ORLANDO, Fla. - Orange-Osceola State Attorney Aramis Ayala announced Tuesday that she will not seek reelection for a second term.
In the three-minute video (watch below), Ayala mentioned her controversial stance on the death penalty.
"Death penalty law in the state of Florida is in direct conflict with my view and my vision for the administration of justice," Ayala said. "It's time for me to move forward and to continue the pursuit of justice in a different capacity."
Ayala, the first African American state attorney in Florida, was sworn into office as the leader of the Ninth Judicial Circuit of Florida on Jan. 3, 2017. Prior to being elected, Ayala served as an assistant state attorney and an assistant public defender, but she was largely unknown to voters.
George Soros, a liberal billionaire, donated $1.4 million to a political action committee that purchased campaign ads supporting Ayala. The TV ads flooded households, delivering Ayala's message to voters.
Ayala ultimately won the election over former State Attorney Jeff Ashton.
Just over two months after being sworn into office, Ayala held a news conference in March 2017 and made an announcement that surprised many voters and employees in her office.
Ayala announced that her office would no longer seek the death penalty in any case, a decision that made national headlines.
The controversial announcement came after the Orlando Police Department had recently arrested Markeith Loyd, who is accused of killing his pregnant ex-girlfriend and Orlando police Lt. Debra Clayton.
Ayala's death-penalty decision was not a popular one among law enforcement or then-Florida Gov. Rick Scott, who signed an executive order stripping Ayala's office of dozens of potential death-penalty cases, including Loyd's.
Loyd's case was reassigned to Fifth Judicial Circuit Prosecutor Brad King, marking the beginning of a months-long legal battle between Ayala and Scott. Ayala sued the governor and lost, with the Florida Supreme Court ruling that Scott had the authority to reassign first-degree murder cases to a different prosecutor.
Following the ruling, Ayala announced she would follow the Supreme Court's decision, and she set up a death penalty review panel in her office to independently evaluate cases and determine whether to seek the death penalty.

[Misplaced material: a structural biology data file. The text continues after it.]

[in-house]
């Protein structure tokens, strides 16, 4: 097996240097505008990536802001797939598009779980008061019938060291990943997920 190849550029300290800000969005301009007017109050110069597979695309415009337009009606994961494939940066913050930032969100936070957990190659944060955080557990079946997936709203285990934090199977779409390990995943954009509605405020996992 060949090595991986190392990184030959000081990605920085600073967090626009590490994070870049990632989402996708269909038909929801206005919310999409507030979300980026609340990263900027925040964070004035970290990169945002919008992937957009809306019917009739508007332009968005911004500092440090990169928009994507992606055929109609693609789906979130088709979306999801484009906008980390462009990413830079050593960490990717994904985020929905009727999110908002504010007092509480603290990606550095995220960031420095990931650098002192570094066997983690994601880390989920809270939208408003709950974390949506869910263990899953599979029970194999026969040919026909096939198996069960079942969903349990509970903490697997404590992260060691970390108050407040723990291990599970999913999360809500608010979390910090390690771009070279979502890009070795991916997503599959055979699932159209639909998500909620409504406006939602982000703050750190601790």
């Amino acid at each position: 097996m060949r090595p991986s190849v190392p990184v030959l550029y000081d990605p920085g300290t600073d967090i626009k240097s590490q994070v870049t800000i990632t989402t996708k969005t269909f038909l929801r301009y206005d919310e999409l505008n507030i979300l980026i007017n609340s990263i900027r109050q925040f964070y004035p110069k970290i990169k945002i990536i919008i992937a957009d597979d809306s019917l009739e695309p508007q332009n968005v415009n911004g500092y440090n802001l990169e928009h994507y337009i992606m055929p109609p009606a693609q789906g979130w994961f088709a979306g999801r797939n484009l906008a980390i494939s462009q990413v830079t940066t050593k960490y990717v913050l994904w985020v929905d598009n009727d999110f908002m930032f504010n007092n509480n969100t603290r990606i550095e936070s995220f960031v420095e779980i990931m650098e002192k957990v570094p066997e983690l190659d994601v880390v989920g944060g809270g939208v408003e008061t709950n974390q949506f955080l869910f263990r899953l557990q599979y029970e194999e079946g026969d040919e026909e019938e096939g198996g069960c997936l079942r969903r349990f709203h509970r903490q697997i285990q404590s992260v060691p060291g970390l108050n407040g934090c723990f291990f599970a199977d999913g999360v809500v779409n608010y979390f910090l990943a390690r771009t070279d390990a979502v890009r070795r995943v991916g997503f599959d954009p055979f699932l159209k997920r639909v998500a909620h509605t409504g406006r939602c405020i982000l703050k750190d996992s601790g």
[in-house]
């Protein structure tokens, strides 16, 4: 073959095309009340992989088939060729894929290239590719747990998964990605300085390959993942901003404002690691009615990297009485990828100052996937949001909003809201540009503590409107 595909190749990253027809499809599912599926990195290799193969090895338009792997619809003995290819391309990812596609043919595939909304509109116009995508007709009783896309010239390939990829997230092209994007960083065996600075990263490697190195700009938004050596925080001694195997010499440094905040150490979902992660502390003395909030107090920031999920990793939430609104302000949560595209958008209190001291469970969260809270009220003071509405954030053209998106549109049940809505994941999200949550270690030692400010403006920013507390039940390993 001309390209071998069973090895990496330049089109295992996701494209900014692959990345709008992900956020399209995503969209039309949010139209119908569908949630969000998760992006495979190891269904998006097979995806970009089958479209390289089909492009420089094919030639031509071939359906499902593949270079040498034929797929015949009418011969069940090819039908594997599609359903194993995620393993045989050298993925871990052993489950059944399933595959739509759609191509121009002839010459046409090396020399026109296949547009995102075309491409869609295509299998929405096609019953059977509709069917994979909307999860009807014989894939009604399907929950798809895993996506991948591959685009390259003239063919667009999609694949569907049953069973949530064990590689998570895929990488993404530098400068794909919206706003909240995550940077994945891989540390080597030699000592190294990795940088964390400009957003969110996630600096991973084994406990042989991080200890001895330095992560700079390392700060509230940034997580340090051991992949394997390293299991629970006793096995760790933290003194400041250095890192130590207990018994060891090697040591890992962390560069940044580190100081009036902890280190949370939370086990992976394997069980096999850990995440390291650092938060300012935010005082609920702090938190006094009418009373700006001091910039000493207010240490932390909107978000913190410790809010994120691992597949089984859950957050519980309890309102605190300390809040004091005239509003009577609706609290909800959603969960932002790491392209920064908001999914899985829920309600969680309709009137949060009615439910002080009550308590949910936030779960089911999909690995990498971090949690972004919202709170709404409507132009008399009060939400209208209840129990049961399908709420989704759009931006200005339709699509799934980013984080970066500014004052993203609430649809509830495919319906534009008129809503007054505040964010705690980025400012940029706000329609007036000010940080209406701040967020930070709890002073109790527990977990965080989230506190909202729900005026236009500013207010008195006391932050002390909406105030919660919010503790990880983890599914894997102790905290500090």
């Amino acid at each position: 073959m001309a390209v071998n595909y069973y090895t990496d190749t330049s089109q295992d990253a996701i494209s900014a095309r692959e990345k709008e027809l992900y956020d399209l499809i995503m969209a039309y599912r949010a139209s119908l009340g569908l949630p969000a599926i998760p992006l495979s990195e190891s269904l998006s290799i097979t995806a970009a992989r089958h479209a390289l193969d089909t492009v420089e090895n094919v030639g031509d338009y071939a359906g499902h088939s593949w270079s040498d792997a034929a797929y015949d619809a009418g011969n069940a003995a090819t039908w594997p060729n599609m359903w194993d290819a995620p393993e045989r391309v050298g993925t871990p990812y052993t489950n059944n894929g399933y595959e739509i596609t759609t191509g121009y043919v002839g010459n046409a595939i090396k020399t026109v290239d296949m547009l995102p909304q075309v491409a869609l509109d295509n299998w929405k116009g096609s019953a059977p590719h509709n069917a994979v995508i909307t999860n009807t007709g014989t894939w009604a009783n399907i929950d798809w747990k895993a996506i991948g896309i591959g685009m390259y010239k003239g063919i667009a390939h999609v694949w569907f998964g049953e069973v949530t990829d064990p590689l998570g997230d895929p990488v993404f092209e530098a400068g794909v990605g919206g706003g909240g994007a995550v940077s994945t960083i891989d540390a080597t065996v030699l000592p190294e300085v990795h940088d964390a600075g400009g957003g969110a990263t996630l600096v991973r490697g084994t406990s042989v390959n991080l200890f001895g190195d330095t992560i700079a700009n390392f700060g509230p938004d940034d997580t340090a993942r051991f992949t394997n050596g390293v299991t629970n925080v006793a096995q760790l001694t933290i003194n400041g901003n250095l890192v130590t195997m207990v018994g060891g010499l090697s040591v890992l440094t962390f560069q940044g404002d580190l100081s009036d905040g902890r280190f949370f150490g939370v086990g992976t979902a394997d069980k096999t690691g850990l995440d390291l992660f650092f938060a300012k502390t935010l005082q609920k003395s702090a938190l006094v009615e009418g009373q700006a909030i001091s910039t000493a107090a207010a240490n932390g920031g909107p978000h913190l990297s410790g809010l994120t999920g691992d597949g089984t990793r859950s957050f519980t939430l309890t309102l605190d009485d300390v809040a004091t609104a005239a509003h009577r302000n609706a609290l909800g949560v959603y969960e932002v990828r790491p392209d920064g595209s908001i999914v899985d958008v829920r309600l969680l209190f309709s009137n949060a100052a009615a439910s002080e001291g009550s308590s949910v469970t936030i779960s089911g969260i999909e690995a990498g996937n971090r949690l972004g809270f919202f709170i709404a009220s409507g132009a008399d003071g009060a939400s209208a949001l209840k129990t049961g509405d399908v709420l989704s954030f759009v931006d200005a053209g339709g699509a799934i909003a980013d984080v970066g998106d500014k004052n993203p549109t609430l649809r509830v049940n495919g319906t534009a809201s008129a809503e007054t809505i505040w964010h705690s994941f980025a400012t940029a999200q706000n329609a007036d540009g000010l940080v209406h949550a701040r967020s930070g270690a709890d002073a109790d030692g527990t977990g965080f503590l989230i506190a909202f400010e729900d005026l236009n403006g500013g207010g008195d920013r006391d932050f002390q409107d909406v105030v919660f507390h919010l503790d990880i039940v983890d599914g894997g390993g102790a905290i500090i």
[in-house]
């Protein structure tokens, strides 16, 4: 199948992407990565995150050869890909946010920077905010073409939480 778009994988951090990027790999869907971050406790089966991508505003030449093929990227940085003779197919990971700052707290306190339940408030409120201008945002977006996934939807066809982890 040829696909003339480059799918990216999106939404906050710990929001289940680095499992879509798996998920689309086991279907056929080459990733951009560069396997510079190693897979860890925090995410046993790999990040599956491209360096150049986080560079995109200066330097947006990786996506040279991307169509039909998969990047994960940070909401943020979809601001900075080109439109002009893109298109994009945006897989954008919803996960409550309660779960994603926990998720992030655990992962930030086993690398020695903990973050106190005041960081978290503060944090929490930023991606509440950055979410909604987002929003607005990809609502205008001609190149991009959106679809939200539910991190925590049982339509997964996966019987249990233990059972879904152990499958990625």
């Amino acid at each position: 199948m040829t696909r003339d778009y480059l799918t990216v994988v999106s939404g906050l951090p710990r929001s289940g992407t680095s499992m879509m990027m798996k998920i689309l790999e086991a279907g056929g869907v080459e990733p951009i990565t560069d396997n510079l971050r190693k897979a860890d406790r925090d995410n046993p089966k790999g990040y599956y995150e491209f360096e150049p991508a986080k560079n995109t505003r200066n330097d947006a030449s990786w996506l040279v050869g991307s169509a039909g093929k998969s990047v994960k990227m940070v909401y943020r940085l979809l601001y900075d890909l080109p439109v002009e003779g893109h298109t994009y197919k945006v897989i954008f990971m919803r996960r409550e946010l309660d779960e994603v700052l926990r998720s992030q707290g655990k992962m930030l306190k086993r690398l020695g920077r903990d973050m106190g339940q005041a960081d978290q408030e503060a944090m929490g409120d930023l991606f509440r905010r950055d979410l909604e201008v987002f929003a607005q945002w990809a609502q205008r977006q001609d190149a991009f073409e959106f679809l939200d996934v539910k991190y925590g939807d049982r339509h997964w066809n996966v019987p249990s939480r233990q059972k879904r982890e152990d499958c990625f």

"The death penalty law in the state of Florida is in direct conflict with my view and my vision for the administration of justice," Ayala said in the video.
Ayala has since had very vocal critics, but she has also had supporters.
Since taking office, she has been recognized by the Central Florida Victim Services Network and Florida Parents of Murdered Children. She also received the NAACP's 2017 Civil Rights Champion of Justice Award, according to the office's website.
During her tenure, Ayala implemented a new policy so offenders arrested for some nonviolent misdemeanors aren’t required to pay bail to be released from jail. She also fought to issue only civil citations for nonviolent juvenile first time offenders, versus arresting them.
“A lot of kids are just embarrassed enough by the arrest itself and how they hurt their family that it doesn’t happen again, so taking a chance on a kid, there’s nothing wrong with that,” said chief public defender Robert Wesley.
Wesley Knows the state attorney well and told News 6 he supports her journey. He said before she became the state attorney, she at one point worked for him as a public defender.
“She’s smart, she’s caring, capable, she’s very, very ethical,” said Wesley.
Rafael Zaldivar son’s case was reassigned from Ayala’s office to a different prosecutor. His son was a key witness for a home invasion case and shot dead back in 2012.
“She made critical mistakes. Her job was to prosecute cases, her job was not to set policies,” said Zaldivar.
The state attorney also faced more controversy when her husband voted illegally as an ex-felon saying he was simply unaware of Florida’s law.
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